We know, there are a lot of student survey tools for teachers and educators. Plus the answers you get could be overly simple – such as “longer recesses” from grade-schoolers and “no Friday classes before noon” from university students.
While it’s safe to assume surveying students of any age will bring about some of these frivolous requests, many students take a more thoughtful approach to surveys when they’re conducted appropriately, helping educators to see what’s important in their students’ world so they can institute better plans and goals, administer funding, and more.
Any educator can tell you that students are full of opinions, even if they don’t always want to hear them! But let’s look at some of the ways surveying students can become a powerful tool to help school administrators and educators collect valuable data.
Educators are on the front lines when it comes to kids, but that doesn’t mean they always have insider information. Students, when surveyed correctly, can identify potential issues that administrators may be unaware of. They can then work to correct these issues before they become full-blown problems.
Through surveys, many schools have been made aware of student challenges and have developed programs to support students.
Students aren’t always forthcoming with this type of information – but they may disclose it in an anonymous survey which can push a school into action.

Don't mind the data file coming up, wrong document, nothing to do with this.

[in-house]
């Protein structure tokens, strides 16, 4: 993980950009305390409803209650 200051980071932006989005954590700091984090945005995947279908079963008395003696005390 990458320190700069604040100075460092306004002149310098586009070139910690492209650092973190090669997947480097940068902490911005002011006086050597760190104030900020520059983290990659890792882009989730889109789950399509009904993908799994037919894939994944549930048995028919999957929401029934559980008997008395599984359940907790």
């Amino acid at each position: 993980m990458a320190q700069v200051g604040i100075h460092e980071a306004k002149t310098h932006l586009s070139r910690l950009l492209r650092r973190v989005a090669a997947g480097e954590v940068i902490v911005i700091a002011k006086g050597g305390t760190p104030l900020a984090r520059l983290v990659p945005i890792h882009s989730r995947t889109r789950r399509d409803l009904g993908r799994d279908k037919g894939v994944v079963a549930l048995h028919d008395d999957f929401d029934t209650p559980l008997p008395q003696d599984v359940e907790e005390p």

Funding in many school districts remains down, resulting in teacher layoffs, higher classroom density, cuts in the arts and sports programs, and outdated books and teaching materials. While students may not always have the answer to finding budgetary support, their survey responses can be used to apply for funding through grants.
Based on what students deem important, school administration officials can determine where critical resources and funding should be distributed. In addition, the data from survey results can give key decision-makers a clear picture of the school’s financial investments and goals.
The public hears a lot of information about their school districts through the media, who do not always paint an accurate or fair picture. When a school receives negative press, funding can drop and outrage can increase, and in our time of social media, these are headaches all administrators want to avoid.
Having student surveys that support, say, the safety of the school, or the care that its staff provides, can go a long way when the time comes to offset any negative publicity.
Now, while we’ve been looking at the bigger picture of the benefits that can be reaped from student surveys, it’s also important to look at the basics, which can often serve to highlight some of these more pressing, larger issues. Here are six potential student surveys that educators may want to consider.
A student satisfaction survey asks students how they feel about a school’s environment and facilities. While the questions on this type of survey will vary, sometimes wildly especially when considering the age of the students, it’s ultimately designed to assess educational, social, and other aspects of the school or university. You can see a template of a university student satisfaction survey here.